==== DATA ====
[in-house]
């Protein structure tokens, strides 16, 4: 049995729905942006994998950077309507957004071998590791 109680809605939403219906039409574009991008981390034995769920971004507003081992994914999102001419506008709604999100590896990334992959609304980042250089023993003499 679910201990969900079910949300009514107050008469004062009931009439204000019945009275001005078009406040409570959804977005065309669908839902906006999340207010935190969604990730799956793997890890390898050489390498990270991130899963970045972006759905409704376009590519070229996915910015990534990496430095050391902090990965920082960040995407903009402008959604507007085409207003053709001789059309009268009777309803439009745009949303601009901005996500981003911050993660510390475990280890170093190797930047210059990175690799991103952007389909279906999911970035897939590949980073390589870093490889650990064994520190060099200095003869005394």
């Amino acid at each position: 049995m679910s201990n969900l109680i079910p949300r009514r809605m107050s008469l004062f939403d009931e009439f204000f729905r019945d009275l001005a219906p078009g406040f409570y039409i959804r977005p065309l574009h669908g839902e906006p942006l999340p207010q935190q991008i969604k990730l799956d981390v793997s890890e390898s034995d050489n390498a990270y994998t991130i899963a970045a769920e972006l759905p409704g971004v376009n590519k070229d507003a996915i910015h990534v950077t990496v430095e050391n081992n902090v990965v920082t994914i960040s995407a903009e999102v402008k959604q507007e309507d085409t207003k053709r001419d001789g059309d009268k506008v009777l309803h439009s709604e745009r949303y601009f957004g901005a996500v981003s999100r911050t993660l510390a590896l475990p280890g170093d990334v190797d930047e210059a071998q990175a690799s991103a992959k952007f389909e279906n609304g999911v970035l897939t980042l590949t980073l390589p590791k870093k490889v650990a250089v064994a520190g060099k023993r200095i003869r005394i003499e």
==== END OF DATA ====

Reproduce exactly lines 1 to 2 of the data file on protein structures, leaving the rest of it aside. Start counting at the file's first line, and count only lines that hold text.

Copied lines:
[in-house]
């Protein structure tokens, strides 16, 4: 049995729905942006994998950077309507957004071998590791 109680809605939403219906039409574009991008981390034995769920971004507003081992994914999102001419506008709604999100590896990334992959609304980042250089023993003499 679910201990969900079910949300009514107050008469004062009931009439204000019945009275001005078009406040409570959804977005065309669908839902906006999340207010935190969604990730799956793997890890390898050489390498990270991130899963970045972006759905409704376009590519070229996915910015990534990496430095050391902090990965920082960040995407903009402008959604507007085409207003053709001789059309009268009777309803439009745009949303601009901005996500981003911050993660510390475990280890170093190797930047210059990175690799991103952007389909279906999911970035897939590949980073390589870093490889650990064994520190060099200095003869005394």